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Legislative Analysis: History of Buy American Legislation from 1933 to Today

January 05, 2017

By Jason Cooper, CPA Research Assistant

US Buy America laws mandate that the government prefer domestic products over foreign ones when making purchases.  Free trade agreements (FTAs) carve out exceptions to that mandate by requiring that the government treat the products of most of our major trading partners as equivalent to domestic. In other words, FTAs prevent taxpayer money from procuring only USA made products. There is often considerable debate in Congress as to whether a government spending bill should have domestic procurement restrictions at all.

The biggest issues, in our view, are (1) whether there is a net benefit to the US economy from approving trade agreement provisions that mandate treating foreign and US goods as equivalent; and (2) whether the domestic procurement laws should be further tightened and expanded.  As to the former, CPA believes there is a net loss regarding the trade agreement provisions.  As to the latter, we believe that economic growth is maximized with full domestic procurement coverage for government spending with minimal exceptions.

Important Domestic Procurement Laws:  The three most important domestic procurement laws are the Buy American Act of 1933, the Buy America Act of 1982 and a series of legislative provisions collectively known as the Berry Amendment.  There are other laws with smaller scope that are similar. 

1. Buy American Act of 1933: The first and most important law is the Buy America Act of 1933, which mandates that the US federal government prefer US-made products and construction materials for most purchases above a certain dollar threshold.  “Domestic end products” must be 100% manufactured in the USA with at least 50% US content. The 1933 Act applies to direct purchases by the federal government, but not third parties, such as private contractors given procurement money through government grants.

2. Buy America Act of 1982:  The Surface Transportation Assistance Act of 1982 is known as the Buy America Act. It applies to purchases related to rail or road transportation, including construction of highways, railways or rapid transit systems.  Its provisions apply not only to direct federal government purchases, but also purchases made by third party agencies such as state departments of transportation who use federal funds.

3. Berry Amendment: In 1941, Congress passed the Fifth Supplemental DOD Appropriations Act which included domestic source restrictions to protect the domestic industrial base in the time of war.  The portion of that law called the “Berry Amendment” gave preference in procurement to domestically produced, manufactured, or home-grown products, most notably food, clothing, fabrics, and specialty metals.  It was the first “Berry Amendment” named for Ellis Yarnal Berry, who was a member of the U.S. House of Representatives from 1951-1971.  Any later defense appropriations restrictions on government procurement also became known as Berry Amendments.  The Berry Amendment became a permanent part of defense appropriations bills in 1994. 

4. Other: There are other government spending laws that require domestic preferences in government procurement. However, they are often are modeled after the 1933 or the 1982 act.  For example, the American Recovery and Reinvestment Act of 2009 (aka Obama Stimulus) included domestic preference provisions.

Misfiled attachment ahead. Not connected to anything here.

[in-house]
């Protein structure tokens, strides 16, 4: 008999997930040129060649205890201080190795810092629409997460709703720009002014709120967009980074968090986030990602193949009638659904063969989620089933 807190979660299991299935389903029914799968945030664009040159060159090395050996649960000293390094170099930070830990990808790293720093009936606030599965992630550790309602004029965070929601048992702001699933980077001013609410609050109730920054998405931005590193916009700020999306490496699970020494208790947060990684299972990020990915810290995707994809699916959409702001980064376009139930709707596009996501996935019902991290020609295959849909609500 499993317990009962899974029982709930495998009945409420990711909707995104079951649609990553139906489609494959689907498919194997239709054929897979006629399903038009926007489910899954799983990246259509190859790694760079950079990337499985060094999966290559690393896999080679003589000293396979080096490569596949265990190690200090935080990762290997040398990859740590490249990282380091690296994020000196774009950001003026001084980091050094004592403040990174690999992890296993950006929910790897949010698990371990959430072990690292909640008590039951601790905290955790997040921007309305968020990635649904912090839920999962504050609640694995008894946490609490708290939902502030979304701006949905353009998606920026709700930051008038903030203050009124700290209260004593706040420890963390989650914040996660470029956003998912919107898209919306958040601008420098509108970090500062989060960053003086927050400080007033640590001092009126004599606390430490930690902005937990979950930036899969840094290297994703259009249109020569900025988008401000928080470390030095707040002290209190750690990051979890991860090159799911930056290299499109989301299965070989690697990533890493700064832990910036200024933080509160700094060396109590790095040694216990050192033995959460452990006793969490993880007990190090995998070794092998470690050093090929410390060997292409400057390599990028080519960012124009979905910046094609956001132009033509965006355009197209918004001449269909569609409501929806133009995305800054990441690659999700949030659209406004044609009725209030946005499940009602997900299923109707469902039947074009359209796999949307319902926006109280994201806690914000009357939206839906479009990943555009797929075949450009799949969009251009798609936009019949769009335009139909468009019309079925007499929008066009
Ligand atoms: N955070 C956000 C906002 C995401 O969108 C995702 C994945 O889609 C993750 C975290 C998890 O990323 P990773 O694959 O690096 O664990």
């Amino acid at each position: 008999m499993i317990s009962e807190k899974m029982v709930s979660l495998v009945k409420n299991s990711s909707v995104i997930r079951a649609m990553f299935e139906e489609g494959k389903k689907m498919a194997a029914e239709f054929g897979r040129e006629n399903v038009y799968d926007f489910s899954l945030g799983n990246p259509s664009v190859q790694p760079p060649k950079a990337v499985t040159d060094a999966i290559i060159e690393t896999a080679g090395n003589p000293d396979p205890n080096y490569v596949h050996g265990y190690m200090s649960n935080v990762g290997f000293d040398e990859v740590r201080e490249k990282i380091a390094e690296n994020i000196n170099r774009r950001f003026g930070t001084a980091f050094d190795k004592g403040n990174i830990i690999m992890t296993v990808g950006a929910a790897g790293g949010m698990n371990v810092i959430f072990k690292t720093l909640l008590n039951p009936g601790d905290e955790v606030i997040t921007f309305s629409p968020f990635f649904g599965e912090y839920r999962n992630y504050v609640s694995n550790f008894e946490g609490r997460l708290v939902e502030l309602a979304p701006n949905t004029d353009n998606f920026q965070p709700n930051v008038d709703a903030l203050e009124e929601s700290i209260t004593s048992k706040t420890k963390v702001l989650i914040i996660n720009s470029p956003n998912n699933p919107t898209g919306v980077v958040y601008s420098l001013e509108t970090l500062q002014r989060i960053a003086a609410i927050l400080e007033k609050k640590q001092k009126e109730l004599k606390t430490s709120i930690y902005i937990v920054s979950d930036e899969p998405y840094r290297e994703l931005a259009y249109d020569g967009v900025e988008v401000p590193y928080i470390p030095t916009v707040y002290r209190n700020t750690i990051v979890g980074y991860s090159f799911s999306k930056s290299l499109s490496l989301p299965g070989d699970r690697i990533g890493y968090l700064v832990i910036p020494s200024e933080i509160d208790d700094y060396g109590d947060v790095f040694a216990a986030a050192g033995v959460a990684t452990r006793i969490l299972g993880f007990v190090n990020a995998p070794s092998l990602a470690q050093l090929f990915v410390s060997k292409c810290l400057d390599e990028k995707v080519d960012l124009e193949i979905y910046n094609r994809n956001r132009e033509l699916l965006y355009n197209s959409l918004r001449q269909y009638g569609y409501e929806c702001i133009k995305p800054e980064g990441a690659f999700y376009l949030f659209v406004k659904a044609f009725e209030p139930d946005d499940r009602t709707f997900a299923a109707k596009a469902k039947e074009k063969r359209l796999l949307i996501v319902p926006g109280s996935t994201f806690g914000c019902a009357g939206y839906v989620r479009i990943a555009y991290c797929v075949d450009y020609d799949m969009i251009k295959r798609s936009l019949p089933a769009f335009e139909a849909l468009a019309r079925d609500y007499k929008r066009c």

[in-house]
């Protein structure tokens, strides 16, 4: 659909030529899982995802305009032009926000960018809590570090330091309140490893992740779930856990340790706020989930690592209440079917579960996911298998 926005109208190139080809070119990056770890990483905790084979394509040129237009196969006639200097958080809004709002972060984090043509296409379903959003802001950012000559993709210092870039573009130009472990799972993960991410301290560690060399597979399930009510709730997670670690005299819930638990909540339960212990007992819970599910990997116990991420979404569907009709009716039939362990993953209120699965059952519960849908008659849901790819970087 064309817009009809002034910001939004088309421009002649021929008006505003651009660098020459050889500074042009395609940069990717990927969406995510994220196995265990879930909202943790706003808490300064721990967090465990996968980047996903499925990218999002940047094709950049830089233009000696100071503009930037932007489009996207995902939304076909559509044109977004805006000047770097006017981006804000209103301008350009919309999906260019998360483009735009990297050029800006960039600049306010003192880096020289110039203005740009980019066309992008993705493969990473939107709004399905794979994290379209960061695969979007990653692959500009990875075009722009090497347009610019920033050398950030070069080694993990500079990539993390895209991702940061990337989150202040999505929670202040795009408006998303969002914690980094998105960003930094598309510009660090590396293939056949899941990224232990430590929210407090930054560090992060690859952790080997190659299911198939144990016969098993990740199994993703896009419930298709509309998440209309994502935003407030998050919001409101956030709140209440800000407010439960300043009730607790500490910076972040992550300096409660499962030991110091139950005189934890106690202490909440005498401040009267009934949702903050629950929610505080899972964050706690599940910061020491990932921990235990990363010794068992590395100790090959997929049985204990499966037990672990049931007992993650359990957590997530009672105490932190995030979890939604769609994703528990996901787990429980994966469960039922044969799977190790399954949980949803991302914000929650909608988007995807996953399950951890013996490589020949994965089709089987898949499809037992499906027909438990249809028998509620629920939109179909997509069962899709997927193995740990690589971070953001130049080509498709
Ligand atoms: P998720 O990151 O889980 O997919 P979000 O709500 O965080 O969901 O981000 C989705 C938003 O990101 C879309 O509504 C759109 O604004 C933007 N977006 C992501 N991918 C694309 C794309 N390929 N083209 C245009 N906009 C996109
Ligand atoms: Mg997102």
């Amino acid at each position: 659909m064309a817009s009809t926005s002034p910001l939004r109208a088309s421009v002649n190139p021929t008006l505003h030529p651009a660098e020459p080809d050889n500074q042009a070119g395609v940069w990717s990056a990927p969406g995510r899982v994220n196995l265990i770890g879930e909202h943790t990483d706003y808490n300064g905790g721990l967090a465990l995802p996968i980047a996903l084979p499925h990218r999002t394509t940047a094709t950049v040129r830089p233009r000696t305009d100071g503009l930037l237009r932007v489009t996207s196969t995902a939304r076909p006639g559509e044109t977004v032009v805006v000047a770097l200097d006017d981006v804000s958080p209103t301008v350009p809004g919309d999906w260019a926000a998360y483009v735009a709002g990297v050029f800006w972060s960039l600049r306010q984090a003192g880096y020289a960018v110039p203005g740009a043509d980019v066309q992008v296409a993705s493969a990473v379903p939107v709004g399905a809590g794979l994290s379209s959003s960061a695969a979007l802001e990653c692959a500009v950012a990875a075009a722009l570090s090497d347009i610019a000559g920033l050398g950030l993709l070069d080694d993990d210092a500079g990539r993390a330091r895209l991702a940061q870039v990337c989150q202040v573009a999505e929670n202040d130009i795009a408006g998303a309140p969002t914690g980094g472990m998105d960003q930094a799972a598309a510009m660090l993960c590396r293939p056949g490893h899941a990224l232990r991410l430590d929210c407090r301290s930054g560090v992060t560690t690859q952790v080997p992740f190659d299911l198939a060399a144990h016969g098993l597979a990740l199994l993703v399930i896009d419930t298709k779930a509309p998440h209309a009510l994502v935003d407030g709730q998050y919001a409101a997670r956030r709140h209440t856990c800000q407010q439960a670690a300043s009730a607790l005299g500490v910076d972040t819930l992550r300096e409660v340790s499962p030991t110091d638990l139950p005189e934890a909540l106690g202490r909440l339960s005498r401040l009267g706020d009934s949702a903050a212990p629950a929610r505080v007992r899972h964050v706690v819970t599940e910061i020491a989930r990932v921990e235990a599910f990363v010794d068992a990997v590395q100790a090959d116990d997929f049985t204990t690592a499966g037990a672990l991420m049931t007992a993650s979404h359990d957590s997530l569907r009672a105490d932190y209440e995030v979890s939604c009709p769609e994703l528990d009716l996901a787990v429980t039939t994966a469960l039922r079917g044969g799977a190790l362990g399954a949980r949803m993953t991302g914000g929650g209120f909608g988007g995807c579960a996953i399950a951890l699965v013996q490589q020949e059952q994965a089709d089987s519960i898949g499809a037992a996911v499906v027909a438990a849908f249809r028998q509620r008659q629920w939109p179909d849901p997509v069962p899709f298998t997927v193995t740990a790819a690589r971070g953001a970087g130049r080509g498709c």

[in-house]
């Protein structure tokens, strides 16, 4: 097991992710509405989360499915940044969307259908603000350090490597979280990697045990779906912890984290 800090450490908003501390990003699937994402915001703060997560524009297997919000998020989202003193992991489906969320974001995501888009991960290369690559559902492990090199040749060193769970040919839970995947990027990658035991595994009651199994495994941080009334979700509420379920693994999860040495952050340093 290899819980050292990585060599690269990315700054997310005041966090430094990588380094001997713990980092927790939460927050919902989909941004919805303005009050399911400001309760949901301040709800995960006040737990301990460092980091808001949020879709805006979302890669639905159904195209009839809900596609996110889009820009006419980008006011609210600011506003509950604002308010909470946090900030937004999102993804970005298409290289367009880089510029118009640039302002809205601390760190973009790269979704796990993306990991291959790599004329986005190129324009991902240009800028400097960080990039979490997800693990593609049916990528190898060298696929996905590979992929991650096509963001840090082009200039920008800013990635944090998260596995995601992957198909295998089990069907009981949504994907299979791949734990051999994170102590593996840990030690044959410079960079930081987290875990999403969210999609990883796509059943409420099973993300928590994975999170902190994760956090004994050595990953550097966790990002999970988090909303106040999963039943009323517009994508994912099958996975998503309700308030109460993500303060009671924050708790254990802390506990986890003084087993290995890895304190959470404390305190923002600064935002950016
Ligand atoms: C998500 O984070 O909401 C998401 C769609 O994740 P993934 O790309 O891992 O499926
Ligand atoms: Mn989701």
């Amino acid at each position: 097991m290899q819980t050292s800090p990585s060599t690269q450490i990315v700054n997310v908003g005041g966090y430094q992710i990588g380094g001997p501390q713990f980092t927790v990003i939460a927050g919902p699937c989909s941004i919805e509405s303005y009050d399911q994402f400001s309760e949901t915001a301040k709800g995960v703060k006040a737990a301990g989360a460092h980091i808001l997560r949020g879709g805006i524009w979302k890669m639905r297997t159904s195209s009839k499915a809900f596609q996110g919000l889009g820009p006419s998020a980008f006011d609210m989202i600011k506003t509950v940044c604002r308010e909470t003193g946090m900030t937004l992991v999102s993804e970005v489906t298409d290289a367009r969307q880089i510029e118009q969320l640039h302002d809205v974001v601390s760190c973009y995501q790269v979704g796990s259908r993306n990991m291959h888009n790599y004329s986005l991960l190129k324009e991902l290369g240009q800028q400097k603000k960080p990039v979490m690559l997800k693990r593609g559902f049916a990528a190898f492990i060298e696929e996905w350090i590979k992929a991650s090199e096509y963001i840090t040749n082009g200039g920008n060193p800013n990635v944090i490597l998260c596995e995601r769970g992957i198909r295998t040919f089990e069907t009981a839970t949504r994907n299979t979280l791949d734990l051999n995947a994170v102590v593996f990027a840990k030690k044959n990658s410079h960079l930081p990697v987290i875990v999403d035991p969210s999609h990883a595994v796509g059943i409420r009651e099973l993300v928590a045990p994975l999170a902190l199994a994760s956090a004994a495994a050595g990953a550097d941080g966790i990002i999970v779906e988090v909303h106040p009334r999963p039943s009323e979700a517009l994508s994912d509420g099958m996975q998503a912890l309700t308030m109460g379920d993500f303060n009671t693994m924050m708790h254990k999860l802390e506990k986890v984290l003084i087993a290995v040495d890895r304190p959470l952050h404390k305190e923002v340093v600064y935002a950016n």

5. States: Most states and some municipalities are also under obligations with regards to trade agreements, the specifics as of 2012 are listed here.

Waivers and exceptions: There are several conditions in which waivers can be issued based upon the public interest, unavailability or costliness.  The below are from 48 CFR 25.1 which are regulations relating to the 1933 act.  Other domestic procurement laws have comparable rules.

1.Public Interest: The president, and agency heads, generally have the authority to waive Buy America requirements if they are not in the public interest.  The “public interest” provides substantial discretion for waivers to be issued.

2.Unavailability: Agencies can also waive Buy America if the products are not available in the US in sufficient quantity or with satisfactory quality.

3.Cost:  Agency heads can buy foreign products if their cost would be at least 6-12% lower than the comparable US product.

Trade Agreements: Most trade agreements require that foreign products be treated as equivalent to domestic products for federal procurement purposes.  Other trade agreement signatories commit to allowing our products to be considered equivalent, with exceptions, under their domestic preference laws.  

The Trade Agreements Act of 1979 (13 USC 2511) established the presidential authority to waive Buy America requirements due to trade agreements. The President, through regulations, delegated the authority to waive Buy America to the US Trade Representative.  48 CFR 25.402(a)(1). Virtually all trade agreements, including the WTO Government Procurement Agreement, curtail Buy America rules in large part.  There are product coverage differences among the various trade agreements which are detailed at 48 CFR 25.402(b). 

As the map below shows, products from many countries in the world are eligible  for Buy America treatment.  Major exceptions include China, India, Russia, Brazil, and most of the Middle East.

Conclusion: Domestic procurement laws were intended to have the American government spend procurement money on American goods to support US jobs, innovation and manufacturing. Free trade agreements have turned them into a mottled web of waiver exemptions and exclusions.  This dilutes and diminishes the efficacy of their intended purpose including dilution of the economic stimulus effect of fiscal spending.


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